Britain is a year away from leaving the European Union, potentially with no post-Brexit agreement with its biggest trading partner.
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And Thursday marks the half-way point since Prime Minister Theresa May triggered the two-year process for the country's departure from the EU.
Brexit is potentially the most seismic change the British economy will have faced since World War II. It has caused massive volatility in the currency, eroded living standards but also given a boost to exporting businesses. And the future remains uncertain, with a range of post-Brexit scenarios still possible.
As the exit process hits half-time, here's a look at how this momentous decision has shaped the British economy and markets.
Before the referendum of June 2016 in which a narrow majority voted to leave the EU, the British economy had been one of the fastest-growing industrial economies for years.
Now, it's one of the slowest. It grew only 1.8 percent in 2017 and is anticipated to expand at a similarly muted tick this year.
Brexit proponents would note that the predictions of recession made ahead of the vote, by authorities like the International Monetary Fund or British Treasury, failed to materialize.
There are numerous reasons why that is.
A drop of about 15 percent in the pound's value after the referendum made exporters more competitive in international markets. Bank of England Governor Mark Carney says exporters have benefited from a so-called "sweet spot" — being able to continue to trade in the tariff-free EU, but at a lower cost.
Also, somewhat ironically, much stronger growth in many countries in Europe, particularly among the 19 that use the euro currency, has shored up economic activity in Britain.
Given that the world economy is broadly healthier than at any time since the global financial crisis a decade ago, many think Britain would be doing a lot better were it not for the prospect of Brexit. Uncertainty over Brexit has hurt business investment and household spending has been hobbled by the rise in prices stoked by the lower pound.
"We think the U.K. economy should be growing almost twice as fast," said James Smith, developed markets economist at ING.
And that matters — higher growth would likely mean more jobs, higher salaries and higher spending on public services.
SO WHY HIKE?
One of the more unexpected developments since the Brexit vote is that the Bank of England is raising interest rates, in contrast to the European Central Bank, which is overseeing an economy that is growing — and expected to grow over coming years — at a faster clip.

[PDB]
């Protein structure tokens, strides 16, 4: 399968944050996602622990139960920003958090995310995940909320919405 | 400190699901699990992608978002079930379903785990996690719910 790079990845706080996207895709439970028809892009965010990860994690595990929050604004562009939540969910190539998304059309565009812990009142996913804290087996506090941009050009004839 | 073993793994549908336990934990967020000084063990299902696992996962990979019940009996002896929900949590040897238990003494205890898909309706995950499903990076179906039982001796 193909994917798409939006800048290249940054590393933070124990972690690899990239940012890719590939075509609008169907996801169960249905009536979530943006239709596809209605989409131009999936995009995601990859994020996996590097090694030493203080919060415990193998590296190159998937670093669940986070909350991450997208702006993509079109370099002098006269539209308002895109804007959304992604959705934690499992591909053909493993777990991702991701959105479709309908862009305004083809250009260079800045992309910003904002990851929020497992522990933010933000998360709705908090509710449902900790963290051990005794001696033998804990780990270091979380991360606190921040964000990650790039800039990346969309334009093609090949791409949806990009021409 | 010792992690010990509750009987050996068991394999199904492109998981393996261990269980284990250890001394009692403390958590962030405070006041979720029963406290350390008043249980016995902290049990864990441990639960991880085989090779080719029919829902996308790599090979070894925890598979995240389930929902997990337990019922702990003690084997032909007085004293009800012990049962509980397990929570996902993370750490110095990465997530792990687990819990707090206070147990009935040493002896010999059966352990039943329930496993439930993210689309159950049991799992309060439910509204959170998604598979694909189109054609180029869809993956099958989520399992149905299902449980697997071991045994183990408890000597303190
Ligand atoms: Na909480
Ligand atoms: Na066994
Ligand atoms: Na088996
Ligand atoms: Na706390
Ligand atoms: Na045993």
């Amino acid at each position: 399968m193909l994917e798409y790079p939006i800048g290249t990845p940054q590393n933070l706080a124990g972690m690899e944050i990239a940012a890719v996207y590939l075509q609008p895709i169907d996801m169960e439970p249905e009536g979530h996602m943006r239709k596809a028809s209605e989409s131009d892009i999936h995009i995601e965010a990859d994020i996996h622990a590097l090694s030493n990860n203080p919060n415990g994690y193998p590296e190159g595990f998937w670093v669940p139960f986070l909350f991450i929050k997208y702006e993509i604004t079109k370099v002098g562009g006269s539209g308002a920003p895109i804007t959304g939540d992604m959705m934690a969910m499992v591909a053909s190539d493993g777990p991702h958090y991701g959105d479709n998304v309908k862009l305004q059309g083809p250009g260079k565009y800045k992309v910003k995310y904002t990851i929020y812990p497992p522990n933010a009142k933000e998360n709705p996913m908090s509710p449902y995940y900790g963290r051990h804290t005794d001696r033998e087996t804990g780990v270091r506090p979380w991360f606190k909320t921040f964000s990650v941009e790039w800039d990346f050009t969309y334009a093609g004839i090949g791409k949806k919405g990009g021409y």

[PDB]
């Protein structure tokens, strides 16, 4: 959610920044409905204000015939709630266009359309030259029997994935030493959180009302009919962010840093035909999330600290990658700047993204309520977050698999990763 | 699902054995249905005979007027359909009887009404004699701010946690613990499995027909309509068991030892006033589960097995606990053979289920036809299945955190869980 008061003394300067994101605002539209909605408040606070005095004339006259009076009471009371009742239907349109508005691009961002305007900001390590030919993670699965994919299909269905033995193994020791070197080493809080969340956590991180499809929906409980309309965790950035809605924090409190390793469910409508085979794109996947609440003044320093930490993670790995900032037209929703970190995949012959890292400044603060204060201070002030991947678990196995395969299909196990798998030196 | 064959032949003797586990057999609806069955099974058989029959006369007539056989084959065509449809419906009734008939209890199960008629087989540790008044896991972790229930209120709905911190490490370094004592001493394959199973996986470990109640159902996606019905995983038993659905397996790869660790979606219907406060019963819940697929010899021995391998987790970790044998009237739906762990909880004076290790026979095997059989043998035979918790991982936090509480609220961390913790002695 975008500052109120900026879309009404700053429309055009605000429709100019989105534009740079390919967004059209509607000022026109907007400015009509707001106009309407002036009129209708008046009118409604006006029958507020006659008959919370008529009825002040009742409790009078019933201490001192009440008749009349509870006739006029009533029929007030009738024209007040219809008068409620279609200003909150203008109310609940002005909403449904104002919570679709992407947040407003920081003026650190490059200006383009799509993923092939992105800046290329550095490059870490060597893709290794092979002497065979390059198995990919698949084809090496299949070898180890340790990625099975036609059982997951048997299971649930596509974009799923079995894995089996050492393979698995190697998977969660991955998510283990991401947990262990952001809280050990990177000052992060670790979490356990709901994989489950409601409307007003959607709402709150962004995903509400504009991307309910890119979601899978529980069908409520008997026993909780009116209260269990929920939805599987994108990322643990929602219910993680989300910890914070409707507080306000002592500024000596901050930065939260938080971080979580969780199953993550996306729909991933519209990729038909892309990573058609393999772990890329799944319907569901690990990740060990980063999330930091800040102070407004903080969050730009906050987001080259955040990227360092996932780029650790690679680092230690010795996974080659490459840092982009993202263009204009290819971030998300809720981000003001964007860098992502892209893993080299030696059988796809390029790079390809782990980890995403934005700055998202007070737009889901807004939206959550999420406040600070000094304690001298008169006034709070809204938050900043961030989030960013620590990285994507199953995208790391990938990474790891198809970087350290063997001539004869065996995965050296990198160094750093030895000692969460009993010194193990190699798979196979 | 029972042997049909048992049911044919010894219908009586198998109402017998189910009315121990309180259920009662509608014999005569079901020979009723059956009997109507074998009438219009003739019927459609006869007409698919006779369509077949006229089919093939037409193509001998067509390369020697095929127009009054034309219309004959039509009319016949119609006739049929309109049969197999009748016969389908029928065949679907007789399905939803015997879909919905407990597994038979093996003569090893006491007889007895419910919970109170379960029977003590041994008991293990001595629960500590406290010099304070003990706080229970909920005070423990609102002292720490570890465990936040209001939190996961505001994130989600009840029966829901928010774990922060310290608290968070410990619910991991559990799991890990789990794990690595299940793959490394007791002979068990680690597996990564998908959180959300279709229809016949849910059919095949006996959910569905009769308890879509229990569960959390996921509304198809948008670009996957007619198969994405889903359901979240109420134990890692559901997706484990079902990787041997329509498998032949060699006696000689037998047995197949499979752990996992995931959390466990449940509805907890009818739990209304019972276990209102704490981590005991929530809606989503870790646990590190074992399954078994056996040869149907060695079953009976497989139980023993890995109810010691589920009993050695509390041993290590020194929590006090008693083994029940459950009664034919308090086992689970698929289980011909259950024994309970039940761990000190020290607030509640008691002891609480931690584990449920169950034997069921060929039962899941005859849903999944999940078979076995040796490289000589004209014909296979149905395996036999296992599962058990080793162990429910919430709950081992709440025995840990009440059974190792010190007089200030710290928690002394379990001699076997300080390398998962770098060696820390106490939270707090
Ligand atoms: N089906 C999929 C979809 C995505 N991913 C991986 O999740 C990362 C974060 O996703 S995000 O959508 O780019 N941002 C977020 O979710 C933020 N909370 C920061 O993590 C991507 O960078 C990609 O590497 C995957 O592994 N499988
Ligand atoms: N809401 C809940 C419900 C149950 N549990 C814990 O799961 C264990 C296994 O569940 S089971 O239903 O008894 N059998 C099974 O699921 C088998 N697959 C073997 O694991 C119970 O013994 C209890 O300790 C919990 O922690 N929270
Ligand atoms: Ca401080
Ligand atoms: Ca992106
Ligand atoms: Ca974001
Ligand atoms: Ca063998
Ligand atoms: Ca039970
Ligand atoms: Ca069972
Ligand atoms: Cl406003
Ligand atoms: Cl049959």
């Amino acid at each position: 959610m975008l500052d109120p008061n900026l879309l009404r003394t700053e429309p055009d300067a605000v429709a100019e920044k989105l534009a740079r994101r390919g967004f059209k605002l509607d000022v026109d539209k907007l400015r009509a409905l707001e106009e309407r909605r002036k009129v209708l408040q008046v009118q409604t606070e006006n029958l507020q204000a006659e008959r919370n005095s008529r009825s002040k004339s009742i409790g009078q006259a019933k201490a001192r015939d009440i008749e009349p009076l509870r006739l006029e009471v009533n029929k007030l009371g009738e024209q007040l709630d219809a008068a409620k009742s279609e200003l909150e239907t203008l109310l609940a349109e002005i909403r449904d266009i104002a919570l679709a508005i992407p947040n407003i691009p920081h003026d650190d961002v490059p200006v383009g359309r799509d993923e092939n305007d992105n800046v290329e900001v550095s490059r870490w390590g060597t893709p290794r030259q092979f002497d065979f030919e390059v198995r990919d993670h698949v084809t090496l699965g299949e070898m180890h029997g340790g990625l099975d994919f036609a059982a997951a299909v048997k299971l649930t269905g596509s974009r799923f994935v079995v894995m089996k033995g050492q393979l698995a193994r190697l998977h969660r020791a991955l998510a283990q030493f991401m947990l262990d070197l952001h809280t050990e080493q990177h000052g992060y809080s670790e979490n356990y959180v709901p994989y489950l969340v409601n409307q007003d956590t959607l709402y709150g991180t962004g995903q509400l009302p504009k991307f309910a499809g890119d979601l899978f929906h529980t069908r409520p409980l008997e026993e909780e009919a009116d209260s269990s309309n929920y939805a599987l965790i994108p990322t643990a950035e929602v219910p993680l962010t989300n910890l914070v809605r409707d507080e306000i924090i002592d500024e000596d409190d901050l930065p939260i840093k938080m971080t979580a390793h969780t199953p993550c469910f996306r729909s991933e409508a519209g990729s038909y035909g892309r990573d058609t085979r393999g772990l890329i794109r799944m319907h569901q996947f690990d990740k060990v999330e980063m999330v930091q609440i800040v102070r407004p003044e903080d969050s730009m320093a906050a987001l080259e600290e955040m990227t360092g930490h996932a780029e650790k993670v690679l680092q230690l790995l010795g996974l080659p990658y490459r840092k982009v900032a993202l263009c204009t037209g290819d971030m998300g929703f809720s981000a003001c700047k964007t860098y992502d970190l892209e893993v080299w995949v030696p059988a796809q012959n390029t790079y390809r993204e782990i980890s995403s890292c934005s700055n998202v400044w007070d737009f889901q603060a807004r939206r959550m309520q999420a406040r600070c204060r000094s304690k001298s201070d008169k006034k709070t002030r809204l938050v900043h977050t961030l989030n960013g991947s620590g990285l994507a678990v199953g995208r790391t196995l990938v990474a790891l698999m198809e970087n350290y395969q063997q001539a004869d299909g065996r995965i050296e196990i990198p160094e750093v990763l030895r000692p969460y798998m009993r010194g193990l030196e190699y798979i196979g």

In November, the Bank of England raised its benchmark rate by a quarter-point to 0.5 percent, its first hike in a decade. It has also indicated that another similar hike is likely in May.
The main reason is to contain inflation, which from well below 1 percent before the referendum has spiked to around 3 percent as the lower pound pushed up the cost of imports. The bank, after all, is tasked with keeping inflation around 2 percent.
Higher inflation has made households poorer as wages haven not grown as much.
Pay is now starting to pick up as unemployment has fallen to its lowest since the mid-1970s. That should boost retail spending in coming months but is also likely to mean inflation remains elevated, especially as oil prices are higher than they were a year ago.
Some economists think the Bank of England could raise rates three times this year, partly to give it more space to cut them again in the event the Brexit talks fall apart and the country crashes out of the EU on March 29, 2019 without a transition period.
Whereas an economy is like a tanker and can take a long time to turn, financial markets are fleet of foot.
The pound was the early lightning rod for Brexit concerns, sliding after the vote to 31-year lows against the dollar below $1.20. Crucially, it also weakened against the euro — about 40 percent of Britain's exports go to the eurozone.
The pound has recovered in recent weeks, to around $1.40, partly because Britain and the remaining 27 EU countries have agreed on the outlines of a transition period after Brexit during which Britain remains in the tariff-free single market and customs union. But that transition period depends on reaching a final deal on what relations will be like after Brexit.
In the stock market, Brexit did not have as big an impact. In fact, investors in the broad FTSE All-Share index have enjoyed returns of up to 20 percent. The reason is the lower pound helped exporters and boosted earnings for the many multinationals listed on the index that make most of their money outside the U.K. The economy's better-than-expected performance also helped assuage some investors' concerns.
However, Laith Khalaf, senior analyst at stockbrokers Hargreaves Lansdown, notes that a net 6.7 billion pounds ($8.4 billion) have flowed out of U.K. equity funds since the referendum. And local companies, particularly retailers, have seen their sales and share prices struggle as households cut down on spending.
"Outflows from U.K. funds were most pronounced following the referendum, and around the time of the general election last year, but negative sentiment towards the U.K. still prevails today," said Khalaf.